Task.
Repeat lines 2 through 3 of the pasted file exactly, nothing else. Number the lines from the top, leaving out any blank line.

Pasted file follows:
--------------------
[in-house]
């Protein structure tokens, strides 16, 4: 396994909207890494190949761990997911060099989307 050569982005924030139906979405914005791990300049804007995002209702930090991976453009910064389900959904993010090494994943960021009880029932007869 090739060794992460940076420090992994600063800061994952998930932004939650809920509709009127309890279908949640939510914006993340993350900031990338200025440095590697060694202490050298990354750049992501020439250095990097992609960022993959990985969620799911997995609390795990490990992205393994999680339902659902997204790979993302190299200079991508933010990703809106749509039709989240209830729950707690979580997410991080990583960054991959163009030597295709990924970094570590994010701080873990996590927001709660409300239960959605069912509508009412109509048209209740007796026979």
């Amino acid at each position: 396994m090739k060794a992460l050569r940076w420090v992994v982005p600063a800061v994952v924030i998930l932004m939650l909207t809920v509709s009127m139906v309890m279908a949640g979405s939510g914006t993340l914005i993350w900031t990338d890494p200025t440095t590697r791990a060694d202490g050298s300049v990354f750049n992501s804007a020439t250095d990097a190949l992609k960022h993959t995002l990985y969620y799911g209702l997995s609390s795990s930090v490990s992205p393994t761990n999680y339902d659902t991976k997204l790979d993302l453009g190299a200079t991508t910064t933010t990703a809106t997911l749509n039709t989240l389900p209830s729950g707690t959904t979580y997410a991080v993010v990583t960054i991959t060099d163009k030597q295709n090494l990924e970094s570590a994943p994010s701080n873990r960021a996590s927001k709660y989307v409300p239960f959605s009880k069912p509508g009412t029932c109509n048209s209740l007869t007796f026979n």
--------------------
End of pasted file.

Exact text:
């Protein structure tokens, strides 16, 4: 396994909207890494190949761990997911060099989307 050569982005924030139906979405914005791990300049804007995002209702930090991976453009910064389900959904993010090494994943960021009880029932007869 090739060794992460940076420090992994600063800061994952998930932004939650809920509709009127309890279908949640939510914006993340993350900031990338200025440095590697060694202490050298990354750049992501020439250095990097992609960022993959990985969620799911997995609390795990490990992205393994999680339902659902997204790979993302190299200079991508933010990703809106749509039709989240209830729950707690979580997410991080990583960054991959163009030597295709990924970094570590994010701080873990996590927001709660409300239960959605069912509508009412109509048209209740007796026979």
């Amino acid at each position: 396994m090739k060794a992460l050569r940076w420090v992994v982005p600063a800061v994952v924030i998930l932004m939650l909207t809920v509709s009127m139906v309890m279908a949640g979405s939510g914006t993340l914005i993350w900031t990338d890494p200025t440095t590697r791990a060694d202490g050298s300049v990354f750049n992501s804007a020439t250095d990097a190949l992609k960022h993959t995002l990985y969620y799911g209702l997995s609390s795990s930090v490990s992205p393994t761990n999680y339902d659902t991976k997204l790979d993302l453009g190299a200079t991508t910064t933010t990703a809106t997911l749509n039709t989240l389900p209830s729950g707690t959904t979580y997410a991080v993010v990583t960054i991959t060099d163009k030597q295709n090494l990924e970094s570590a994943p994010s701080n873990r960021a996590s927001k709660y989307v409300p239960f959605s009880k069912p509508g009412t029932c109509n048209s209740l007869t007796f026979n």